Best Life: The crisis behind human trafficking
ORLANDO, Fla. (Ivanhoe Newswire) – TContributor(s) to this news report include: Sabrina Broadbent, Producer; Bob Walko, Videographer and Editor. The reality is most offenses go unreported and unnoticed.
Children, people from broken homes or foster care, and those that are financially unstable, are the highest targeted demographics, but they’re not the only ones in danger. Here’s how you can recognize it, stop it, and help others.
The headlines are shocking. Children taken, used and abused, for sex. Human trafficking has been reported in all 50 states, and it’s getting worse! The Polaris Project reported there was at least a 40 percent increase since the shelter-in-place orders began for COVID-19.
That means the perpetrators are usually not strangers. These could be new partners, parents of your kid’s friends, or colleges.
The three pillars that define trafficking are force, fraud, and coercion. Red flag number one: force. If anyone does anything to make you uncomfortable, ever. You have a right to protect yourself. Red flag number two: fraud.
Always be cautious of everyone. Even if they are your partner. Be aware of signs like having a job no one can visit, frequently leaving town, or multiple phones. Red flag number three: coercion. If someone is pushing your boundaries ever, remember trafficking is gradual and happens little by little.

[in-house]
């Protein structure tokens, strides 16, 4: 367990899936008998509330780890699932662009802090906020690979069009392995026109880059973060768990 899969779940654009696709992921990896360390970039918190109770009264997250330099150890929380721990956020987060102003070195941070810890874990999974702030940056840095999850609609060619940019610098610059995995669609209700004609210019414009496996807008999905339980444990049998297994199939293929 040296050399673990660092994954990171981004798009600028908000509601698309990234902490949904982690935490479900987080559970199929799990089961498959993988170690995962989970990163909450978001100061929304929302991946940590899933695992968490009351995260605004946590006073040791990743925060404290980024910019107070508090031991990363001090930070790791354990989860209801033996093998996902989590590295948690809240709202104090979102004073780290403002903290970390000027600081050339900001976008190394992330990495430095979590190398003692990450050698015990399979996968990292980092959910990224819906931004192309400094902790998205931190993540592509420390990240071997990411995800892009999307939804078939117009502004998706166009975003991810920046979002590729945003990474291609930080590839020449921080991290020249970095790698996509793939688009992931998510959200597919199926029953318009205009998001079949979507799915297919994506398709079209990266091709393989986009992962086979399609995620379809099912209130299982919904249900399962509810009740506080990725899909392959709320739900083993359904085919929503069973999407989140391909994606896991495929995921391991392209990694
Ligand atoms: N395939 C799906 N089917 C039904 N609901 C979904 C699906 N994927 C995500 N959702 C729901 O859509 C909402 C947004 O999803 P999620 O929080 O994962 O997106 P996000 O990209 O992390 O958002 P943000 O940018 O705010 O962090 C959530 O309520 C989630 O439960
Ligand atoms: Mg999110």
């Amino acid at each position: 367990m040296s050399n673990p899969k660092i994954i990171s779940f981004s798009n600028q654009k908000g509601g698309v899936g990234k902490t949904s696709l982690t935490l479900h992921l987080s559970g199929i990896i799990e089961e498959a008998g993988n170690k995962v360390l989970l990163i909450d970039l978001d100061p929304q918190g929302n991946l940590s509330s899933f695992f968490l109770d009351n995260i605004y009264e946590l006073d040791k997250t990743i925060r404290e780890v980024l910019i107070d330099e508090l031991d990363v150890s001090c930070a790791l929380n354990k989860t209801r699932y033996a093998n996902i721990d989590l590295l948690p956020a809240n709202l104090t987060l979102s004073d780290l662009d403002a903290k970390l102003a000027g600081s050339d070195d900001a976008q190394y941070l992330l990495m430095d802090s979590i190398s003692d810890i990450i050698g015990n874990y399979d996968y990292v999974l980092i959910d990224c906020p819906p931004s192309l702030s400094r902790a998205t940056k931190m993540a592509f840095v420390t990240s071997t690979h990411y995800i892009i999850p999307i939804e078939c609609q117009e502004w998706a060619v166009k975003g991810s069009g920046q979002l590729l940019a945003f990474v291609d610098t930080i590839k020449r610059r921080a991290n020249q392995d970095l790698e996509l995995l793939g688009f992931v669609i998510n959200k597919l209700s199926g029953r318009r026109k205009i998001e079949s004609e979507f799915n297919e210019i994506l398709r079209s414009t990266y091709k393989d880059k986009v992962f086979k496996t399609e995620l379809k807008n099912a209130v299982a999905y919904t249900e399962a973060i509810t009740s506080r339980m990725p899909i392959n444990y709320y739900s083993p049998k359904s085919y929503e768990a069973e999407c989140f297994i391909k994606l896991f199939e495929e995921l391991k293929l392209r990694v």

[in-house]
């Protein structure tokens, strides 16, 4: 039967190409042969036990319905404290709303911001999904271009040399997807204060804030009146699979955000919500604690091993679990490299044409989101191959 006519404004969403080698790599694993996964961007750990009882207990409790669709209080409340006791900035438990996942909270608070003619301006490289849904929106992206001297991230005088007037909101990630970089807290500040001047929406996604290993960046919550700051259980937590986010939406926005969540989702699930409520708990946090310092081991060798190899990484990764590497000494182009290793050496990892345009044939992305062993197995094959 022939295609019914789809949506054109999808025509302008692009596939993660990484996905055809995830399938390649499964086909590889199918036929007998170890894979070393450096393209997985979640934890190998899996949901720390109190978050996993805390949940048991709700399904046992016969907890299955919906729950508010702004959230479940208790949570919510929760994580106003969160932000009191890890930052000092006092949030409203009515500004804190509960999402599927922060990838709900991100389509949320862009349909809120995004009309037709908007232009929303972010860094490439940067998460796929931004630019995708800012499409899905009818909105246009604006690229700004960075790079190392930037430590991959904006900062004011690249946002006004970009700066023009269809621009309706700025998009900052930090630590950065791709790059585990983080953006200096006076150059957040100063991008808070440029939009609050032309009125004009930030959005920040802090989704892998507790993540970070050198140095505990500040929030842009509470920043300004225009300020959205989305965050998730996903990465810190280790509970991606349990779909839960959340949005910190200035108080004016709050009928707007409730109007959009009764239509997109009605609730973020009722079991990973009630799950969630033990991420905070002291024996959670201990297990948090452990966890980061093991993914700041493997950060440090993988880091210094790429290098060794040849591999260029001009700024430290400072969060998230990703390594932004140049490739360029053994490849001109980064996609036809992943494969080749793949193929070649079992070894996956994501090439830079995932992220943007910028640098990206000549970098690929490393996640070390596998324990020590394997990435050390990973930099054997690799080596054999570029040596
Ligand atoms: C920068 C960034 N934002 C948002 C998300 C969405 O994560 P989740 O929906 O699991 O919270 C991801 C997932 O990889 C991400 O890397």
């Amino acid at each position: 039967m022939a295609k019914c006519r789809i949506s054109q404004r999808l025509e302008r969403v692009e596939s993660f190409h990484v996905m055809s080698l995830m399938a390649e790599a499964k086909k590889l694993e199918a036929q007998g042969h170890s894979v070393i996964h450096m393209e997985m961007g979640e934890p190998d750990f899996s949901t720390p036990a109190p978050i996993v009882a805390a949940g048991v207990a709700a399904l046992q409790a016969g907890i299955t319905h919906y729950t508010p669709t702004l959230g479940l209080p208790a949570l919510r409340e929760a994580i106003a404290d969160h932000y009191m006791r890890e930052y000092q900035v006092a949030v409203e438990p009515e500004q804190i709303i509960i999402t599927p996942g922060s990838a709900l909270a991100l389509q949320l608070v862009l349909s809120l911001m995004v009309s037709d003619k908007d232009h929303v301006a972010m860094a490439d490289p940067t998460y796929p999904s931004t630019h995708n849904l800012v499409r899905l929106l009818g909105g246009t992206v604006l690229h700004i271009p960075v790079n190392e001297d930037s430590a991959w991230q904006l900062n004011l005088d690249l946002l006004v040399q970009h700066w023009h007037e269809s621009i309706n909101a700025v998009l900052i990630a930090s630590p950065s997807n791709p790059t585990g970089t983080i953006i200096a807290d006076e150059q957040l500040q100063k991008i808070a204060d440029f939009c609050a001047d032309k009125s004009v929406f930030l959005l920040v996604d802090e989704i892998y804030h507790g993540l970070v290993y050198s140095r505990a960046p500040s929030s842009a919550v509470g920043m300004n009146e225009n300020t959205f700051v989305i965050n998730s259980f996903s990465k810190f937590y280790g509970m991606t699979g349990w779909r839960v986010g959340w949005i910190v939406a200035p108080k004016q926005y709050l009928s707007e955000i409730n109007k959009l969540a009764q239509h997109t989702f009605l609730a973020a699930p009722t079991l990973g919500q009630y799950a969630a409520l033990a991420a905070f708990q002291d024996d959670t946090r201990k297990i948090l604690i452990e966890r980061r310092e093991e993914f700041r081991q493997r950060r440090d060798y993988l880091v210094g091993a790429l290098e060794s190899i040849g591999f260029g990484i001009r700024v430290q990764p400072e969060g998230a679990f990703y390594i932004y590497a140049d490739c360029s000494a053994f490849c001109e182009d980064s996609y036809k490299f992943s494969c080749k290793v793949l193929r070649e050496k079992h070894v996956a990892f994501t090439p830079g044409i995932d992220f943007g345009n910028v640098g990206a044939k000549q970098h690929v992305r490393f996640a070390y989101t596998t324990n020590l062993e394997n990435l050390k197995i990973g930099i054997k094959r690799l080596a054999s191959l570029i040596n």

Always have a safety plan in place. Advocates are always ready and want to help you. To call for help, dial 1-888-373-7888.
It’s important to emphasize that human trafficking and modern slavery is a hidden crisis. You cannot spot it in plain sight.
There is no one look to a trafficker. Be on the watch for unsettling patterns like pushing boundaries, secrecy, and control. If you see something, don’t be afraid to say something, you can also text the national hotline with a tip to 233733. Tips can always be anonymous. You can find out more about this issue at www.humantraffickinghotline.org.
Contributor(s) to this news report include: Sabrina Broadbent, Producer; Bob Walko, Videographer and Editor.
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